North American Baptist Conference

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North American Baptists (NAB) - initially an association of Baptists in the United States and Canada of German ethnic heritage.

The roots of the NAB go back to 1839, when Konrad Anton Fleischmann began work in New Jersey and Pennsylvania with German immigrants. Fleischmann was a Swiss separatist and held to believer's baptism and regenerate church membership. In 1843, the first German Baptist Church was organized in the city of Philadelphia, Pennsylvania. This was the oldest church affiliated with the North American Baptist Conference. German Baptist Churches were organized in Illinois, Missouri, New York, Ontario, and Wisconsin in the 1840s and early 1850s. The churches organized a conference in 1851 in Philadelphia, named the "Conference of Ministers and Helpers of German Churches of Baptized Christians, usually called Baptists." Another conference was formed in 1859 in Springfield, Illinois. The first German Baptist church in Canada was established by August Rauschenbusch in Ontario in 1851. The General Conference of German Baptist Churches in North America was formed in 1865 at Wilmot, Ontario, and meets every three years for fellowship and to conduct business. The Conference has changed from originally being German-language churches to primarily using the English language. The Conference adopted its present title in 1944, removing the reference to its ethnic identity. In 1970 the form of organization of the North American Baptist Conference was restructured into 21 (now 20) smaller units called "Associations."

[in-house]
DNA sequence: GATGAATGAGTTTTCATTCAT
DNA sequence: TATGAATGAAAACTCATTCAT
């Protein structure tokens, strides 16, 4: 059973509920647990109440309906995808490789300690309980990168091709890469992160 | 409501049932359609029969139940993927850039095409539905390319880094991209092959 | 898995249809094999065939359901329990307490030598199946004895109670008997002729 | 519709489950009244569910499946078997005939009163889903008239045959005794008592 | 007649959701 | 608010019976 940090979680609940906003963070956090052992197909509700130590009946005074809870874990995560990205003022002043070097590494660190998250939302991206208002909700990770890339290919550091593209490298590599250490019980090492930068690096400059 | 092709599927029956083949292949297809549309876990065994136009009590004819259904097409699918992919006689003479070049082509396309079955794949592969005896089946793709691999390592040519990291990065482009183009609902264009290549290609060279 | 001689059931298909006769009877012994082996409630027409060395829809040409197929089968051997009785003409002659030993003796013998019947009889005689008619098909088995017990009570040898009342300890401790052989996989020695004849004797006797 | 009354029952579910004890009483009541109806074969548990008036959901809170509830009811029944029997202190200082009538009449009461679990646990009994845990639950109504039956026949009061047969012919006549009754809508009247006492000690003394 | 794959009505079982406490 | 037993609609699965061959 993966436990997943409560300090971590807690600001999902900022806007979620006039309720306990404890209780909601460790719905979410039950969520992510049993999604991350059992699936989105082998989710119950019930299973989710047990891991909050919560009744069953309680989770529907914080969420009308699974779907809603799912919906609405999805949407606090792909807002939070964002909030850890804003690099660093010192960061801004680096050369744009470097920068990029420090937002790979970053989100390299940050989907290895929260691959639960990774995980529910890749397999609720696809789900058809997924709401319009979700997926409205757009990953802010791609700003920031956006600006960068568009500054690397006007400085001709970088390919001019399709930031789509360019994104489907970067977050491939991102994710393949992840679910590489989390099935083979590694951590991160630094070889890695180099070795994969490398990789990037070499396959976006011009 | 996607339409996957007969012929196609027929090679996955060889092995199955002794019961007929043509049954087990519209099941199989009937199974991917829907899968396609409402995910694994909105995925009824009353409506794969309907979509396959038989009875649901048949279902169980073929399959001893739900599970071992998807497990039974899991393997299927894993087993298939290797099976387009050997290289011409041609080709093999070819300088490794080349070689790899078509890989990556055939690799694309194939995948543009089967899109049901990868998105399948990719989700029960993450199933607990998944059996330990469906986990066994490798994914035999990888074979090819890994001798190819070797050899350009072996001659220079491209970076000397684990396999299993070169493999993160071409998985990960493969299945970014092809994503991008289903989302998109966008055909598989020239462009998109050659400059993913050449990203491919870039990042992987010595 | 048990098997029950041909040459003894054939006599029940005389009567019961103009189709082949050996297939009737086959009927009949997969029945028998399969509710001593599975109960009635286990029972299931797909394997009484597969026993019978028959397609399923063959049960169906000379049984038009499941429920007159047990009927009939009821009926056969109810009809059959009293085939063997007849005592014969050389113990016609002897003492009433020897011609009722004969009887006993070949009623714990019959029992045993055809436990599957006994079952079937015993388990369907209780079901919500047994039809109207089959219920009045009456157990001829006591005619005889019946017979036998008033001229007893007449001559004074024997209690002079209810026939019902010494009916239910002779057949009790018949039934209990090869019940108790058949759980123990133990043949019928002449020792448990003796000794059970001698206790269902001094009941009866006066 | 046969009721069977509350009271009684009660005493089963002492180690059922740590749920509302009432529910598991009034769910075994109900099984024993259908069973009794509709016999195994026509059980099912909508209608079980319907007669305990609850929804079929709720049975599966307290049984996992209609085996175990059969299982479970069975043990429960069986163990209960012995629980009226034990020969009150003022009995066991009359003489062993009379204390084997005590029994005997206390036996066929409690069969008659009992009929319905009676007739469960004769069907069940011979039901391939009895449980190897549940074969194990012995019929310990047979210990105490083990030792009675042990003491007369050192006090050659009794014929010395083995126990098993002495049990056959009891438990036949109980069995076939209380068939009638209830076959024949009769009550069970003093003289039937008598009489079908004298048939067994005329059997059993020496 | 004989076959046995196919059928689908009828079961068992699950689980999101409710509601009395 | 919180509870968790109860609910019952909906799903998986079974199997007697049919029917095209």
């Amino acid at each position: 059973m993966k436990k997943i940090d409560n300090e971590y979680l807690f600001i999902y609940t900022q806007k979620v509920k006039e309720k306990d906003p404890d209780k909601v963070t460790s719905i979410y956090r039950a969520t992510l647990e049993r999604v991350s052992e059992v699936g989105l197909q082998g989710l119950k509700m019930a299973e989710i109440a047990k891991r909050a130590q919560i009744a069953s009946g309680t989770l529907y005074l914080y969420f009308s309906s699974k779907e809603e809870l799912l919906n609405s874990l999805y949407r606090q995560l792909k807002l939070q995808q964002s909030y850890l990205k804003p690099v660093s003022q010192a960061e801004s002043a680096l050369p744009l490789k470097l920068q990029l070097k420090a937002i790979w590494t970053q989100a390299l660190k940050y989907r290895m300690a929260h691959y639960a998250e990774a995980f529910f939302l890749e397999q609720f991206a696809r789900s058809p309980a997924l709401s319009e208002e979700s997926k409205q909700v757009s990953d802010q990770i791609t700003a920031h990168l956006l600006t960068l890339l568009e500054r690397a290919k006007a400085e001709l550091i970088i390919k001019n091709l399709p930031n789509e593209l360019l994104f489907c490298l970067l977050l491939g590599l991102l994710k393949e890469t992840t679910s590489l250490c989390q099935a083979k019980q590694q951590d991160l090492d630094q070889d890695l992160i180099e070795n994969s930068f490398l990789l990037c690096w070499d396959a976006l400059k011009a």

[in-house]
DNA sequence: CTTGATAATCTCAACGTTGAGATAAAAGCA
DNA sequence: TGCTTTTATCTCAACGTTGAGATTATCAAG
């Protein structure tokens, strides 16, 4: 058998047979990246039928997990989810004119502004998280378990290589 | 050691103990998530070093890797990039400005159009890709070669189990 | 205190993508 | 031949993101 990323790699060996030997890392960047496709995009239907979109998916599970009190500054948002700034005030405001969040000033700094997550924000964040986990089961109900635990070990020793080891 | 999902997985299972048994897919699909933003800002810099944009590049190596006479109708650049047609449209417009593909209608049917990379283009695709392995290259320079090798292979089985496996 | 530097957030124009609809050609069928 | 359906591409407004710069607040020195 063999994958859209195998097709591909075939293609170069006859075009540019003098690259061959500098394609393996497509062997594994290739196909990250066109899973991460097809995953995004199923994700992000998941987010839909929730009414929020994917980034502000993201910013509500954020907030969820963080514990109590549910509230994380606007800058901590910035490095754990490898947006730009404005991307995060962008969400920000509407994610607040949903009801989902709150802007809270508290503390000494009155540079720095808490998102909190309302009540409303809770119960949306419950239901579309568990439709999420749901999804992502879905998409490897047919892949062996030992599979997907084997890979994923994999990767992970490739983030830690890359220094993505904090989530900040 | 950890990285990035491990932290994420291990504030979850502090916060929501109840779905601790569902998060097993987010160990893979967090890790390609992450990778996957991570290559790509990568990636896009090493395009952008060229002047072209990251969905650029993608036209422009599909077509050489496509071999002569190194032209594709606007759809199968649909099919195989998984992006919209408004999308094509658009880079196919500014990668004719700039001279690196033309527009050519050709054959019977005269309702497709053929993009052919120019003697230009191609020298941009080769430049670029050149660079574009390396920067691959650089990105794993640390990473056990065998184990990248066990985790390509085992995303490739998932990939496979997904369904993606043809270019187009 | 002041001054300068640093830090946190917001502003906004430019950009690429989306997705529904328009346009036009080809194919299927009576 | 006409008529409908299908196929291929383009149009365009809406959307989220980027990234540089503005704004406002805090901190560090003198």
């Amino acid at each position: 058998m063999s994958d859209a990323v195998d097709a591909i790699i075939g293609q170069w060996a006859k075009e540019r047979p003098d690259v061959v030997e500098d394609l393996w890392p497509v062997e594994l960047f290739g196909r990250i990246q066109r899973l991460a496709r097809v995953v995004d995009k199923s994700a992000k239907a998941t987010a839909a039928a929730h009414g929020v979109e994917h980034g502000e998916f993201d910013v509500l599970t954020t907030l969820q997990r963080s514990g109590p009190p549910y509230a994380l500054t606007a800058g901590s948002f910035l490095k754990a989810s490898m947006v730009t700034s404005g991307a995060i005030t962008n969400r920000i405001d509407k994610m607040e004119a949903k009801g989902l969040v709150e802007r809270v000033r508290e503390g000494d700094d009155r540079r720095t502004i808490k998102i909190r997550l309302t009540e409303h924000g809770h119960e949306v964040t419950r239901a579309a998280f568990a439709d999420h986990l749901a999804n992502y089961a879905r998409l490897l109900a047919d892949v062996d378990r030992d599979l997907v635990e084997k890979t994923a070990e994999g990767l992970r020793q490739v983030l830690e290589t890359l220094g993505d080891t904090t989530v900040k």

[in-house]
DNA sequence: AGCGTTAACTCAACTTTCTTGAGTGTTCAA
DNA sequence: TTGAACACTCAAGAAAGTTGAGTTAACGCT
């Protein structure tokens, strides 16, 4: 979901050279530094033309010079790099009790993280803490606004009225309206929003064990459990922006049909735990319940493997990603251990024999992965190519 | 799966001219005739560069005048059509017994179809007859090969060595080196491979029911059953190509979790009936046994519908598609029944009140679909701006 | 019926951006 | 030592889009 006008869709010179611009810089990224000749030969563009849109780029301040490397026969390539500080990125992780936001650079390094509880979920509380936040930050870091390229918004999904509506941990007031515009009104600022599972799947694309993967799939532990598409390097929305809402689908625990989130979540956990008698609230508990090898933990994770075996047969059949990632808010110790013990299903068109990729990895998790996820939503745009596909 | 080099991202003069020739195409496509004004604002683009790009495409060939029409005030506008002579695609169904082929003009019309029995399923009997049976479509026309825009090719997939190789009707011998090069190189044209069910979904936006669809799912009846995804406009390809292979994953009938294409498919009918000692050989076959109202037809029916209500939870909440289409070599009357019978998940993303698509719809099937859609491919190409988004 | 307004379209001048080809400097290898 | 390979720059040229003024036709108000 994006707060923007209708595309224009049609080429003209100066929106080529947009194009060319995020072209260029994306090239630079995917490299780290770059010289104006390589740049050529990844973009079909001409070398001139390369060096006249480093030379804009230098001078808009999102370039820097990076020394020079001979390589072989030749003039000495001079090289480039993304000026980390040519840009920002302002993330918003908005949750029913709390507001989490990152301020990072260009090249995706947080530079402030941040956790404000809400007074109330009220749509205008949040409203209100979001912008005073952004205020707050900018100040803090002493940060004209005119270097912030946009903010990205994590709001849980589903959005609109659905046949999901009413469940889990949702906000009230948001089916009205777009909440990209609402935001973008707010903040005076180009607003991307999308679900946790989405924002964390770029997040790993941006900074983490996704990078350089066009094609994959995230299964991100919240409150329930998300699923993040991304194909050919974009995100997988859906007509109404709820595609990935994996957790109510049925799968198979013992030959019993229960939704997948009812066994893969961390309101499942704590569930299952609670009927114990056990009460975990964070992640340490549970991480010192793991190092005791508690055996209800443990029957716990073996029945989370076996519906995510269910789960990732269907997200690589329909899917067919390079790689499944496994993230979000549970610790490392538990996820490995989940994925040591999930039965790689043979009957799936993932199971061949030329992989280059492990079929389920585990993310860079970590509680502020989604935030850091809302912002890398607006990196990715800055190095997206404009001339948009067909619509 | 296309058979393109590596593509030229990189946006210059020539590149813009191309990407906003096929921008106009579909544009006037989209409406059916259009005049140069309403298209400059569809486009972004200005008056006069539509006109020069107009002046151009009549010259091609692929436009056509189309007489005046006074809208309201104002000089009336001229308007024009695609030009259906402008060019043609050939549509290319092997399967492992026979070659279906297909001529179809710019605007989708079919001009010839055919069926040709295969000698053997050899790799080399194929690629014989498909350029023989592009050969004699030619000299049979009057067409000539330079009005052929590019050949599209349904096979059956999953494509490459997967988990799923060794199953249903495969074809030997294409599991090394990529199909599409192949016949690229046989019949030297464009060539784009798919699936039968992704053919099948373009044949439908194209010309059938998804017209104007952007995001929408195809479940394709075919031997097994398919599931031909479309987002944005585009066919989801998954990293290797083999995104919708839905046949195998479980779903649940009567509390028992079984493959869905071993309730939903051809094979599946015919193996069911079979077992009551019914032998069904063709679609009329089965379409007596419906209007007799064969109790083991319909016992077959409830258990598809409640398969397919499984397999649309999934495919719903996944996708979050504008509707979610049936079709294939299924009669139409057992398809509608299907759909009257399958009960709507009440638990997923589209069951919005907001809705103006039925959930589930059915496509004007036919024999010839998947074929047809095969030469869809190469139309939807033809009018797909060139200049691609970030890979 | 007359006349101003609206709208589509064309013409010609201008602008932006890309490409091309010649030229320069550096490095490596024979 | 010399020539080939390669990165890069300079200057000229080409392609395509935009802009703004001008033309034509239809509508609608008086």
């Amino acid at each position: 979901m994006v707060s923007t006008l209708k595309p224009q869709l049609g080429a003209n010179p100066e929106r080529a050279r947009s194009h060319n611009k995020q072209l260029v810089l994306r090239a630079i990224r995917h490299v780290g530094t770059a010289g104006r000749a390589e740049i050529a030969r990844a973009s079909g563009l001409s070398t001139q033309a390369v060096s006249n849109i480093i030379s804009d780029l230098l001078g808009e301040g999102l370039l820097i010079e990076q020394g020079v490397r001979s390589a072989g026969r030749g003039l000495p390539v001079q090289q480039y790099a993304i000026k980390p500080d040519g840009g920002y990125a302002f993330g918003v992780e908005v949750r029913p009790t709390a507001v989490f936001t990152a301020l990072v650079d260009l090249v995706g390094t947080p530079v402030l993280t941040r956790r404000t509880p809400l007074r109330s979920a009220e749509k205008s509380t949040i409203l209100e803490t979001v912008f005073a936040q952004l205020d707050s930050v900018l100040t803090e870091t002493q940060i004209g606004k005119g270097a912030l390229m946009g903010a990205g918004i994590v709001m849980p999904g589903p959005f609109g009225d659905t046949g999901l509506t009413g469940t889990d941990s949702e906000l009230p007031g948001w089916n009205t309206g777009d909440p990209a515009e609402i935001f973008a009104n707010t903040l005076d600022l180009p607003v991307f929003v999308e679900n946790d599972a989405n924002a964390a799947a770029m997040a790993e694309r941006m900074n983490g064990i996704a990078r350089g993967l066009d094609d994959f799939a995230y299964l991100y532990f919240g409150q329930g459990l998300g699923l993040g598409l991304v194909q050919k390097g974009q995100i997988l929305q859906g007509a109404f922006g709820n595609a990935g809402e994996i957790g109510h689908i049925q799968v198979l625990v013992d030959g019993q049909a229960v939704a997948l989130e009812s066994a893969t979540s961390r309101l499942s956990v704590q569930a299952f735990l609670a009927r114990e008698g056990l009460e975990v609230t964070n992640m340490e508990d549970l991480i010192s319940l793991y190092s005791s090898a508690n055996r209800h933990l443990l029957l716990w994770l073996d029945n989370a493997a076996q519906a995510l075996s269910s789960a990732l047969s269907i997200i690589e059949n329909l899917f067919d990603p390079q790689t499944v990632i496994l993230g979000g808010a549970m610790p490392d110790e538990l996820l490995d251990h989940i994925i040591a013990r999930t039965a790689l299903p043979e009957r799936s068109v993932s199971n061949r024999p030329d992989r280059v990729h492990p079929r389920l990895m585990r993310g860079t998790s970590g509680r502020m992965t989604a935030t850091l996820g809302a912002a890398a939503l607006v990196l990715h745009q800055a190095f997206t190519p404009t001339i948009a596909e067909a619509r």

The General Council, composed of representatives from the 20 associations and affiliated organizations, is the "governing" body of the Conference. The North American Baptist Conference has two schools - the Sioux Falls Seminary in Sioux Falls, South Dakota in the United States and Taylor Seminary in Edmonton, Alberta in Canada. The Conference's Headquarters are located in Folsom, California. About 65 missionaries (partially or fully supported) serve in 7 foreign countries. Approximately 70% of the member churches are in the U.S. and 30% in Canada. The NABC had 64,565 members in 444 churches in the United States and Canada in 2002 (137 churches with 16,859 members in Canada and 307 churches with 47,706 members in the U.S.).

See also[edit]

Baptists in Canada

External links[edit]

Sources[edit]

  • Baptists Around the World, by Albert W. Wardin, Jr.
  • Dictionary of Baptists in America, Bill J. Leonard, editor
  • Handbook of Denominations, by Frank Mead, Samuel Hill, and Craig Atwood
  • Religious Congregations & Membership in the United States, 2000, Glenmary Research Center
  • The Baptist Heritage: Four Centuries of Baptist Witness, by H. Leon McBeth